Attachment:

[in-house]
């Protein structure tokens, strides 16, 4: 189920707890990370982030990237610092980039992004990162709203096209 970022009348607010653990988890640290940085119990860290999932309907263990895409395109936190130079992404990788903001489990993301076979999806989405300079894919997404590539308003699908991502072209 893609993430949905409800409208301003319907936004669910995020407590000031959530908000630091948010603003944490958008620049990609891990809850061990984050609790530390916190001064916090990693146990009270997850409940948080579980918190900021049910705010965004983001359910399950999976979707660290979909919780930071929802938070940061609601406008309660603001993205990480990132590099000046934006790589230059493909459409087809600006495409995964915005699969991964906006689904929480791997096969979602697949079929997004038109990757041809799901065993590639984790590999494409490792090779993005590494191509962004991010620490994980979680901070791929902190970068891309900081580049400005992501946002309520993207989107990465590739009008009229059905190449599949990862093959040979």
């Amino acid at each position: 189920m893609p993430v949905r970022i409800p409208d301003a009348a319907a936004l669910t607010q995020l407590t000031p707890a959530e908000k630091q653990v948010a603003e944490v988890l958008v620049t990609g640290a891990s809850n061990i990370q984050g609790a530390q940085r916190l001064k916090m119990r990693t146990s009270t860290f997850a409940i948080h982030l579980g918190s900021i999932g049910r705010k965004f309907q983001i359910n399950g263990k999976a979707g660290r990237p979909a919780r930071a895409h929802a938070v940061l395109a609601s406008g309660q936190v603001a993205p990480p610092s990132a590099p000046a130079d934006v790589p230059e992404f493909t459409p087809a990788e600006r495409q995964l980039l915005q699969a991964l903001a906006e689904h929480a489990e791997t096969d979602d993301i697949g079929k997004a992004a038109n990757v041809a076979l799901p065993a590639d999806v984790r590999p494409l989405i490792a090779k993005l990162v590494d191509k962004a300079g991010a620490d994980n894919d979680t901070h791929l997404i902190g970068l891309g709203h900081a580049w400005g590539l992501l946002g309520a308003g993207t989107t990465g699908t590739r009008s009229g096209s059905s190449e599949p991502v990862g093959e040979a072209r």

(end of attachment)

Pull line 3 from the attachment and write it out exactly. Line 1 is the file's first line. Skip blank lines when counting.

């Amino acid at each position: 189920m893609p993430v949905r970022i409800p409208d301003a009348a319907a936004l669910t607010q995020l407590t000031p707890a959530e908000k630091q653990v948010a603003e944490v988890l958008v620049t990609g640290a891990s809850n061990i990370q984050g609790a530390q940085r916190l001064k916090m119990r990693t146990s009270t860290f997850a409940i948080h982030l579980g918190s900021i999932g049910r705010k965004f309907q983001i359910n399950g263990k999976a979707g660290r990237p979909a919780r930071a895409h929802a938070v940061l395109a609601s406008g309660q936190v603001a993205p990480p610092s990132a590099p000046a130079d934006v790589p230059e992404f493909t459409p087809a990788e600006r495409q995964l980039l915005q699969a991964l903001a906006e689904h929480a489990e791997t096969d979602d993301i697949g079929k997004a992004a038109n990757v041809a076979l799901p065993a590639d999806v984790r590999p494409l989405i490792a090779k993005l990162v590494d191509k962004a300079g991010a620490d994980n894919d979680t901070h791929l997404i902190g970068l891309g709203h900081a580049w400005g590539l992501l946002g309520a308003g993207t989107t990465g699908t590739r009008s009229g096209s059905s190449e599949p991502v990862g093959e040979a072209r």